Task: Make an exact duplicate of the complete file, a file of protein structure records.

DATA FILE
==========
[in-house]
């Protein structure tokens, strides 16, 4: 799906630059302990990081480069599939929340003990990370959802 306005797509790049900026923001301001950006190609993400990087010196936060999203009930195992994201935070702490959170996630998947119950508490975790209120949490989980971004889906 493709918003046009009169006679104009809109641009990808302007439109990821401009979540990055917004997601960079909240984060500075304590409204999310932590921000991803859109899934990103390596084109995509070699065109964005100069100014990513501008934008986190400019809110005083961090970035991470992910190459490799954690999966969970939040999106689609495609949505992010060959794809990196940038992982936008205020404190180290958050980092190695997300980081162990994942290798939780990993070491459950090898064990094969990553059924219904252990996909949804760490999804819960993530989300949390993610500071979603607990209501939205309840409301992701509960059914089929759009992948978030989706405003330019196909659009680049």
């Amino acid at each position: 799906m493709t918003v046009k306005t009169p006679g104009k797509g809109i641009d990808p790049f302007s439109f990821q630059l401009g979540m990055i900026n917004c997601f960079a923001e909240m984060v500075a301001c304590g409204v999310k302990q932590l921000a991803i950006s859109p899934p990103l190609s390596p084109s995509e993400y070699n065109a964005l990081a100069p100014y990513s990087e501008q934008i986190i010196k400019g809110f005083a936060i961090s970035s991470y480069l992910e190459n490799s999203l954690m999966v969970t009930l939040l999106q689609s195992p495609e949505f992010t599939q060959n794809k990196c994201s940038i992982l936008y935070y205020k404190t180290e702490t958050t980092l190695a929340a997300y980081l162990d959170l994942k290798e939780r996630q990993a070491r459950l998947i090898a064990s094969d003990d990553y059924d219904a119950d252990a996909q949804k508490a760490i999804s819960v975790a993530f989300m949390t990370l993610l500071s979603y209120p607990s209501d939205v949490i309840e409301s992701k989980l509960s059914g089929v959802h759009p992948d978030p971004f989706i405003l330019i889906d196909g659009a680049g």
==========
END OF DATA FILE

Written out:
[in-house]
């Protein structure tokens, strides 16, 4: 799906630059302990990081480069599939929340003990990370959802 306005797509790049900026923001301001950006190609993400990087010196936060999203009930195992994201935070702490959170996630998947119950508490975790209120949490989980971004889906 493709918003046009009169006679104009809109641009990808302007439109990821401009979540990055917004997601960079909240984060500075304590409204999310932590921000991803859109899934990103390596084109995509070699065109964005100069100014990513501008934008986190400019809110005083961090970035991470992910190459490799954690999966969970939040999106689609495609949505992010060959794809990196940038992982936008205020404190180290958050980092190695997300980081162990994942290798939780990993070491459950090898064990094969990553059924219904252990996909949804760490999804819960993530989300949390993610500071979603607990209501939205309840409301992701509960059914089929759009992948978030989706405003330019196909659009680049």
């Amino acid at each position: 799906m493709t918003v046009k306005t009169p006679g104009k797509g809109i641009d990808p790049f302007s439109f990821q630059l401009g979540m990055i900026n917004c997601f960079a923001e909240m984060v500075a301001c304590g409204v999310k302990q932590l921000a991803i950006s859109p899934p990103l190609s390596p084109s995509e993400y070699n065109a964005l990081a100069p100014y990513s990087e501008q934008i986190i010196k400019g809110f005083a936060i961090s970035s991470y480069l992910e190459n490799s999203l954690m999966v969970t009930l939040l999106q689609s195992p495609e949505f992010t599939q060959n794809k990196c994201s940038i992982l936008y935070y205020k404190t180290e702490t958050t980092l190695a929340a997300y980081l162990d959170l994942k290798e939780r996630q990993a070491r459950l998947i090898a064990s094969d003990d990553y059924d219904a119950d252990a996909q949804k508490a760490i999804s819960v975790a993530f989300m949390t990370l993610l500071s979603y209120p607990s209501d939205v949490i309840e409301s992701k989980l509960s059914g089929v959802h759009p992948d978030p971004f989706i405003l330019i889906d196909g659009a680049g």